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in america. in other words, they stay in america and they don't fire their workers. that's what we're about. our plan can be summarized in three simple words:jo jobs, job jobs. the award-winning business leaders here today represent the best of america and our determination to succeed and to grow. together we're going to ensure that more american citizens can unlock their potential of which they have tremendous potential, provide for their families and live out the american dream. again, congratulations to all of the awardees. it's a tremendous achievement, a really tremendous achievement. i have great respect for you. and thank you, god bless you and god bless america. thank you very much. thank you very much, everybody. >> president trump not taking questions today on his feud with bob corker but we'll see what happens when he gets to capitol hill.
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making a big pitch for his tax cut proposals, pointing out that some of the loopholes would bring tax money that goes overseas and bring it back to the u.s. but he has been inconsistent, to say the least, about some of his pitches for the tax bill with his tweets, and that's what set off some of the centers on capitol hill who does not think the white house is coordinating well with truhe treasury and others when they come to the hill. so it's quite a robust expectation on capitol hill. meanwhile, president george w. bush is back in the spotlight, speaking out about the lack of civility in politics. >> we've seen discourse with casual cruelty. at times it can seem that the forces pulling us apart are stronger than the forces pulling us together. argument turns easily into animosity. disagreement emanates into
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de-escalation. >> yesterday he was criticized by steve bannon who called president bush the most destructive president in american history. the bush daughters address this in part in their new book "sisters first" out today. it's a great privilege. they join me now. barbara bush and jenna bush hager. barbara is on nbc. i've seen you over the years, but now it's all in the book. barbara, leet talk about the pain. here you were in the white house. you grew up part until the white house when your grandfather was president, but here you're seeing your father under attack. there were a lot of controversial decisions that he made. how did you absorb that? you were in college in those days. >> definitely. so we went away to college the year our dad ran for president,
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which can be an awkward time to go to college. i thought that was a real blessing because we were absorbed in new environments and living our lives. luckily for us, we know our dad really well because he knows who he is and love him as an open-minded person as you might have just seen in that clip. and that's the man that we know and love and have always stayed true to that regardless of what others might have said about him. >> in the college atmosphere, you write about when the people wrote a letter to you, a really touching letter, when he went to a war in iraq. let me just share that letter from your book. he wrote, yesterday i made the hardest decision a president has to make. i ordered young americans into combat. it was an emotional moment for me because i fully understand the risks of war. more than once i have hugged and wept with a loved one over a soldier lost in afghanistan. which is even more poignant now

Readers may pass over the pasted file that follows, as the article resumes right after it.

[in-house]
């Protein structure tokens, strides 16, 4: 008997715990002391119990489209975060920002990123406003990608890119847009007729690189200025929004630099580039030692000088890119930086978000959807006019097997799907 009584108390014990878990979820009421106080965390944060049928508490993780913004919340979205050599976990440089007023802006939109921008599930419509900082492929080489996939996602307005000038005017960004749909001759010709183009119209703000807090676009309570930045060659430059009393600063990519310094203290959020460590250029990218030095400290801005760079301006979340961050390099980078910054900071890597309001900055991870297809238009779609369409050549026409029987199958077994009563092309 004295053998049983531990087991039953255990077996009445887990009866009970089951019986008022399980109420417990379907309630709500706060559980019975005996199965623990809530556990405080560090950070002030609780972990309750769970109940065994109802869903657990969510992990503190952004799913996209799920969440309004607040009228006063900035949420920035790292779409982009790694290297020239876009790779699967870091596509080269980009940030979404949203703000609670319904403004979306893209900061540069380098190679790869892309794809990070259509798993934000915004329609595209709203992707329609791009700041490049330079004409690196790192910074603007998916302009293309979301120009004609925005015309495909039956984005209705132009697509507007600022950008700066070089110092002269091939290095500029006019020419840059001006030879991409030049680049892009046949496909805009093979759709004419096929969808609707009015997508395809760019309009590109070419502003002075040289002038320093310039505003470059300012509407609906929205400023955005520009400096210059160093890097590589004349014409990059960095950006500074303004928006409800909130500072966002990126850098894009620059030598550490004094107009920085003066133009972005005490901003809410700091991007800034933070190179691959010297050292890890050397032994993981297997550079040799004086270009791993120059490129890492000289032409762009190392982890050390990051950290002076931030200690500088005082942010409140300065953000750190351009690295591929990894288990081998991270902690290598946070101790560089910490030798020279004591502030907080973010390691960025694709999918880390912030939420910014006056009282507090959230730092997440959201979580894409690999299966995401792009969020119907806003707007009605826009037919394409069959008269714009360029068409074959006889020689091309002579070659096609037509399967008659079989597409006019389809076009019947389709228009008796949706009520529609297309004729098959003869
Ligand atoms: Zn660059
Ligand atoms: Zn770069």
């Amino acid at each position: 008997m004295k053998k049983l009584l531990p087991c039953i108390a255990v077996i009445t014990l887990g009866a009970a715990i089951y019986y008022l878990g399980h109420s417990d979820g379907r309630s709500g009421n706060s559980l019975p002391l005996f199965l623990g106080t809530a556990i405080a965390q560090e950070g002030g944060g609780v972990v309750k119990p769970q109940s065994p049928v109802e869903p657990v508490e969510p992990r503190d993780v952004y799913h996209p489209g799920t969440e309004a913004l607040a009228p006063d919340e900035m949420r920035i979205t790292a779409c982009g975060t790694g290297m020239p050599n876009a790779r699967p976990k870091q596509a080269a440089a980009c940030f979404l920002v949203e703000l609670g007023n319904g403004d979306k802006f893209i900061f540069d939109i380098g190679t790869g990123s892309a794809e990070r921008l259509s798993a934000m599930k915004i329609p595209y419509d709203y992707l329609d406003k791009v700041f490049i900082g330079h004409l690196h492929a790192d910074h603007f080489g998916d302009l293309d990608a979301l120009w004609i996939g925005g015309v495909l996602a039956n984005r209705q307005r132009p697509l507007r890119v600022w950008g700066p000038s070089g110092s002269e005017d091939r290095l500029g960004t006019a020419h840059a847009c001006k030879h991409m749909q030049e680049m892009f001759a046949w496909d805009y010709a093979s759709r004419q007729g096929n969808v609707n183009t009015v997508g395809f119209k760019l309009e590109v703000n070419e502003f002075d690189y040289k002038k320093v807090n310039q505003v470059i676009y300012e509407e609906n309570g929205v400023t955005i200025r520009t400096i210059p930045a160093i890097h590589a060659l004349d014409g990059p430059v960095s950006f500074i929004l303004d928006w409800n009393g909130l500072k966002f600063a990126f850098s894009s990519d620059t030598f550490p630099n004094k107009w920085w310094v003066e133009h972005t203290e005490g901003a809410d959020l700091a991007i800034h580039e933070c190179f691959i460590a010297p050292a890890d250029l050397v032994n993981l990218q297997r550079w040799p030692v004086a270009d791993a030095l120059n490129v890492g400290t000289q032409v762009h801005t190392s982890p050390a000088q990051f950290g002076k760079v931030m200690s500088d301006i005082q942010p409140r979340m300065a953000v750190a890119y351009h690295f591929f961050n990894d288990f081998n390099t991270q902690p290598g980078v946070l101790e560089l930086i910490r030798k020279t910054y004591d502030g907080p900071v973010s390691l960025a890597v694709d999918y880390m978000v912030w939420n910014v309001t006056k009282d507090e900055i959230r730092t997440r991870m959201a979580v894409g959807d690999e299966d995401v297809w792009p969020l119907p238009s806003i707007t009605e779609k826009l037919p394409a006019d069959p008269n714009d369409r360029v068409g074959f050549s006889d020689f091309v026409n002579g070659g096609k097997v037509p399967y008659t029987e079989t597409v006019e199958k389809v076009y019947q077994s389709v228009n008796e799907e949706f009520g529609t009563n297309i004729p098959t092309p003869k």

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thinking of the criticism of the president last week and criticism of past presidents not doing just that. jenna, i know you don't get into the politics, but just the pain. you were at ut, you were at yale. the company was in turmoil over this war. >> yeah. it was hard, and we wrote about it in the book. that was a decision we knew we had to do because the war in so many ways post september 11 defined my dad's presidency. it wasn't something that he wanted, he planned out. but also as his daughters, we saw how much it pained him. we saw the personal side of it. and barbara went with him, we both did, to see "wounded warriors." that is something nobody wants to do. so we had to write about it. it was something we felt like when we were writing this book, we have to be authentic. we have to tell the truth as hard as it may be. it was something we had to include. >> i didn't realize until this
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book that you had gone with him to visit wounded warriors. these were things he did very privately, your family did very privately. we saw the thanksgiving trips to the war zones, but the things that were done in private were really -- >> by the way, that thanksgiving trip, we talked about, we woke up and our dad wasn't there. we didn't know he was going. but both my parents and my grandfather for sure didn't need praise for the job that they did. they did it because it was their job. so there was a lot that they did that people didn't know, and i don't think they needed it shout it from the rooftops because it was part of what they did, it was part of the responsibility. >> let's talk about 9/11, the shattering experience, we remember the president was in florida in an elementary school when it happened. they quickly got him in air force i. what happened to you? you were at yale. >> i was at yale and my secret service man came to the door.